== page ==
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Record number: WCP1637

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Sent by:
John Wallace
Sent to:
Mary Ann Wallace (née Greenell)
On:
10 January 1853

Sent by John Wallace, Columbia, California, U.S.A. to Mary Ann Wallace (née Greenell) [none given] on 10 January 1853.

Record created:
23 May 2011 by NHM
Verified by:
22/08/2012 - Catchpole, Caroline (All except summary checked);

Summary

One of a set of excerpts of letters providing in-depth descriptions John Wallace?s life in the gold mining town of Columbia, California, building a system to bring water to gold mining operations in the town.

Record contains:

  • letter (2)

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LETTER (WCP1637.1416)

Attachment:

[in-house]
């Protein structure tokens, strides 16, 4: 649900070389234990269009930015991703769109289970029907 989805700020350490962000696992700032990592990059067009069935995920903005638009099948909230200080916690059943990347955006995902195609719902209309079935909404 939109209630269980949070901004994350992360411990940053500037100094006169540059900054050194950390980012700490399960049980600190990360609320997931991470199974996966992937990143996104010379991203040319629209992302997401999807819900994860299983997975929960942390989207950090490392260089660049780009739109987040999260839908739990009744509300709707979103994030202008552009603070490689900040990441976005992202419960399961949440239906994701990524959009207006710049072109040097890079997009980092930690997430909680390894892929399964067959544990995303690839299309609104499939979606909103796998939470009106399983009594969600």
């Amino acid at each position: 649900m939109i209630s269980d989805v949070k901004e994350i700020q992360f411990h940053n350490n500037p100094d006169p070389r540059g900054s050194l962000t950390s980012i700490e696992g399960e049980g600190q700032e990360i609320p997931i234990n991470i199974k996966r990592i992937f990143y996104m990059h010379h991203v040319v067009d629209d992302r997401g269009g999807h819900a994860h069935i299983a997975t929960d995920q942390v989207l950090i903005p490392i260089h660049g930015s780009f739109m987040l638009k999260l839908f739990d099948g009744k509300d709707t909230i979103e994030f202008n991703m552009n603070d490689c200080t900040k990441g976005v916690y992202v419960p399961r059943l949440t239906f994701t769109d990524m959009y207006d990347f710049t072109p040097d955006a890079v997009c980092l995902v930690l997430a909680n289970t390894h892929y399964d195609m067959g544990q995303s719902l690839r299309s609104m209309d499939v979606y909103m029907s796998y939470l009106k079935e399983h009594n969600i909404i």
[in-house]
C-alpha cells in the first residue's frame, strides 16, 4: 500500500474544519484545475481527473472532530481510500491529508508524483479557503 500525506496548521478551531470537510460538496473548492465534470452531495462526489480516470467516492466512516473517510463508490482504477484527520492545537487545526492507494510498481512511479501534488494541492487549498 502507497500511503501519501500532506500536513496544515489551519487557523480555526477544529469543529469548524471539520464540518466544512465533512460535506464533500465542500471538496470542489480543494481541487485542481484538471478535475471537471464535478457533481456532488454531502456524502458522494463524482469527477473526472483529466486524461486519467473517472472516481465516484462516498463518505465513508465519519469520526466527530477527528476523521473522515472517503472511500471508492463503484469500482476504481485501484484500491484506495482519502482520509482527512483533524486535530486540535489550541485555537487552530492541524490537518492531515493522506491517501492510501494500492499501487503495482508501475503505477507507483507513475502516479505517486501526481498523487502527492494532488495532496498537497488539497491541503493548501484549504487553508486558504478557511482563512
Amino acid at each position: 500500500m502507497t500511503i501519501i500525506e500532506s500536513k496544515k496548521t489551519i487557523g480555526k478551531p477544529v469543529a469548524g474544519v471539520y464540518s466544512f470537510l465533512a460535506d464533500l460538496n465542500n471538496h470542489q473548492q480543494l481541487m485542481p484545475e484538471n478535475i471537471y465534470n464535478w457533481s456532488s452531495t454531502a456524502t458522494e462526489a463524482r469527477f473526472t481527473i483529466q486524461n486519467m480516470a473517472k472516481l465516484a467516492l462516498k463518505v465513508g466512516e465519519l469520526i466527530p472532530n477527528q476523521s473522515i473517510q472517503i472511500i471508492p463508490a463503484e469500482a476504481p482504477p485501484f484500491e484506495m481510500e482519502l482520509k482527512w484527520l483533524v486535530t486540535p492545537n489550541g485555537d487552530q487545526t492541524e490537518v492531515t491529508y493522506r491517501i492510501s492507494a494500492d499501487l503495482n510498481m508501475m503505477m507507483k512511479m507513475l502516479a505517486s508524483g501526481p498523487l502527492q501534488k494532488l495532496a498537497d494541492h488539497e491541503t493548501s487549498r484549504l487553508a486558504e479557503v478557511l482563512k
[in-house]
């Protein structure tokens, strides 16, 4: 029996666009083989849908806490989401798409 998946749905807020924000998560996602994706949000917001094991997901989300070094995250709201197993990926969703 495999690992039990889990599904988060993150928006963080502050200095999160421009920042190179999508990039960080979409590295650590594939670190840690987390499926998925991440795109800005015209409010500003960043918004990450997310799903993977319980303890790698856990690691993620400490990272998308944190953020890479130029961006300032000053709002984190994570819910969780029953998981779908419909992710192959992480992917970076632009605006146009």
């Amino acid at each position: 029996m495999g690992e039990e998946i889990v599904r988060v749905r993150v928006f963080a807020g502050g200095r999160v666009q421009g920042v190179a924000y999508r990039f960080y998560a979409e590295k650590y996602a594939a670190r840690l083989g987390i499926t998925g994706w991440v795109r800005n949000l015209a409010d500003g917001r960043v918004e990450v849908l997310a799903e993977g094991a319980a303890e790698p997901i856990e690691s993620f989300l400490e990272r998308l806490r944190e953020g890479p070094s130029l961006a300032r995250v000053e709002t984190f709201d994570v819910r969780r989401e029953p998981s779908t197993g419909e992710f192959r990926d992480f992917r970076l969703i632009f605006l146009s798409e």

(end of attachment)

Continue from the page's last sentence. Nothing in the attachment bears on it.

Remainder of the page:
A transcription handwritten by other in English.

A contemporary handwritten copy possibly in hand of Mary Ann Wallace.

Held by:
Natural History Museum
Finding number:
NHM WP1/3/105
Copyright owner:
Copyright of the John Wallace Literary Estate.
Record scrutiny:
22/08/2012 - Catchpole, Caroline;

Physical description

Transcription information

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Transcript

[[1]]

Colombia Jan[uar]y 10th 1853

Dear Mother,